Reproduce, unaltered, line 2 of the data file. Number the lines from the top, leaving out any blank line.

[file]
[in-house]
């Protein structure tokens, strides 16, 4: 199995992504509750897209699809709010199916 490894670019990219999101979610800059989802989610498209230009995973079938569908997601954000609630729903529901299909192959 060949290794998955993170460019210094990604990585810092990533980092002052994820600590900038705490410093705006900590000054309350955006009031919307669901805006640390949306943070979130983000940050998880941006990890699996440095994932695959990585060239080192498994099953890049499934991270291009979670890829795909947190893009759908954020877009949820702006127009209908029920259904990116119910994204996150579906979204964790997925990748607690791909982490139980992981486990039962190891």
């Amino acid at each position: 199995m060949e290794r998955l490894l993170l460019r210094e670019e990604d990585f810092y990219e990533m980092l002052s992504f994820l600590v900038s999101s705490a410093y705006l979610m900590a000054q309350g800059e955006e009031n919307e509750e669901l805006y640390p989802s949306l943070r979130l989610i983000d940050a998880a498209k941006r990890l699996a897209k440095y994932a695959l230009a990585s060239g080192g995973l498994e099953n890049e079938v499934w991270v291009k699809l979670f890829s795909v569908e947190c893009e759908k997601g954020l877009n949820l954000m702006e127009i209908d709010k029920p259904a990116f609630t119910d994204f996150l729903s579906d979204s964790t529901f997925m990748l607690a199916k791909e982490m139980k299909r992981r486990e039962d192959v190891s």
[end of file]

């Protein structure tokens, strides 16, 4: 199995992504509750897209699809709010199916 490894670019990219999101979610800059989802989610498209230009995973079938569908997601954000609630729903529901299909192959 060949290794998955993170460019210094990604990585810092990533980092002052994820600590900038705490410093705006900590000054309350955006009031919307669901805006640390949306943070979130983000940050998880941006990890699996440095994932695959990585060239080192498994099953890049499934991270291009979670890829795909947190893009759908954020877009949820702006127009209908029920259904990116119910994204996150579906979204964790997925990748607690791909982490139980992981486990039962190891």